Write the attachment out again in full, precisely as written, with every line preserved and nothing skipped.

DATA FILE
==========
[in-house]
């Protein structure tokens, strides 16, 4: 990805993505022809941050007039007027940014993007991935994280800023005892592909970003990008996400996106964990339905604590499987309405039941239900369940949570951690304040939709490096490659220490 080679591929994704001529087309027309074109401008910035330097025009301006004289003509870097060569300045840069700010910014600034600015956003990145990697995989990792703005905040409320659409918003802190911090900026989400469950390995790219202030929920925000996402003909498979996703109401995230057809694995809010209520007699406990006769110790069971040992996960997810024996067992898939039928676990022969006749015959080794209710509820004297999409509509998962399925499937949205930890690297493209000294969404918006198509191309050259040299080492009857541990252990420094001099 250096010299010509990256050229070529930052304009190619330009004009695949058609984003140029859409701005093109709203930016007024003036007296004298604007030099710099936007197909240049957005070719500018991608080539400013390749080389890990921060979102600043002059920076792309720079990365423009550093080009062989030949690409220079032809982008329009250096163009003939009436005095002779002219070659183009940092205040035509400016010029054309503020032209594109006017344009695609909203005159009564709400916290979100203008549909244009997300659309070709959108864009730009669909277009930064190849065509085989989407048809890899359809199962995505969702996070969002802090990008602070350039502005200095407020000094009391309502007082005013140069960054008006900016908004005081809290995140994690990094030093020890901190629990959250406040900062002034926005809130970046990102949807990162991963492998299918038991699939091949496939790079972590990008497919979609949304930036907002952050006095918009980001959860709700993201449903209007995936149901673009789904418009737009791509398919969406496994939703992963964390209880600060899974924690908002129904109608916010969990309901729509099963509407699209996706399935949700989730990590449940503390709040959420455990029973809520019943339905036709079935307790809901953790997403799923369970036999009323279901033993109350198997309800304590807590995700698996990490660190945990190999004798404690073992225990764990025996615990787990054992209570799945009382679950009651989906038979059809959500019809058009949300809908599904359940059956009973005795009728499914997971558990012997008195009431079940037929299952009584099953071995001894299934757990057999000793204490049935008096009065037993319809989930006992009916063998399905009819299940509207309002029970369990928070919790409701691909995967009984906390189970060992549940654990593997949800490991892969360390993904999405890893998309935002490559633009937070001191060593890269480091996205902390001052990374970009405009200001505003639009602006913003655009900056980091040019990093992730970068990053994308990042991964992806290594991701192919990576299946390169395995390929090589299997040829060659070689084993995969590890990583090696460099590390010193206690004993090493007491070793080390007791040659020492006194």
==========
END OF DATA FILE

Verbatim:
[in-house]
């Protein structure tokens, strides 16, 4: 990805993505022809941050007039007027940014993007991935994280800023005892592909970003990008996400996106964990339905604590499987309405039941239900369940949570951690304040939709490096490659220490 080679591929994704001529087309027309074109401008910035330097025009301006004289003509870097060569300045840069700010910014600034600015956003990145990697995989990792703005905040409320659409918003802190911090900026989400469950390995790219202030929920925000996402003909498979996703109401995230057809694995809010209520007699406990006769110790069971040992996960997810024996067992898939039928676990022969006749015959080794209710509820004297999409509509998962399925499937949205930890690297493209000294969404918006198509191309050259040299080492009857541990252990420094001099 250096010299010509990256050229070529930052304009190619330009004009695949058609984003140029859409701005093109709203930016007024003036007296004298604007030099710099936007197909240049957005070719500018991608080539400013390749080389890990921060979102600043002059920076792309720079990365423009550093080009062989030949690409220079032809982008329009250096163009003939009436005095002779002219070659183009940092205040035509400016010029054309503020032209594109006017344009695609909203005159009564709400916290979100203008549909244009997300659309070709959108864009730009669909277009930064190849065509085989989407048809890899359809199962995505969702996070969002802090990008602070350039502005200095407020000094009391309502007082005013140069960054008006900016908004005081809290995140994690990094030093020890901190629990959250406040900062002034926005809130970046990102949807990162991963492998299918038991699939091949496939790079972590990008497919979609949304930036907002952050006095918009980001959860709700993201449903209007995936149901673009789904418009737009791509398919969406496994939703992963964390209880600060899974924690908002129904109608916010969990309901729509099963509407699209996706399935949700989730990590449940503390709040959420455990029973809520019943339905036709079935307790809901953790997403799923369970036999009323279901033993109350198997309800304590807590995700698996990490660190945990190999004798404690073992225990764990025996615990787990054992209570799945009382679950009651989906038979059809959500019809058009949300809908599904359940059956009973005795009728499914997971558990012997008195009431079940037929299952009584099953071995001894299934757990057999000793204490049935008096009065037993319809989930006992009916063998399905009819299940509207309002029970369990928070919790409701691909995967009984906390189970060992549940654990593997949800490991892969360390993904999405890893998309935002490559633009937070001191060593890269480091996205902390001052990374970009405009200001505003639009602006913003655009900056980091040019990093992730970068990053994308990042991964992806290594991701192919990576299946390169395995390929090589299997040829060659070689084993995969590890990583090696460099590390010193206690004993090493007491070793080390007791040659020492006194």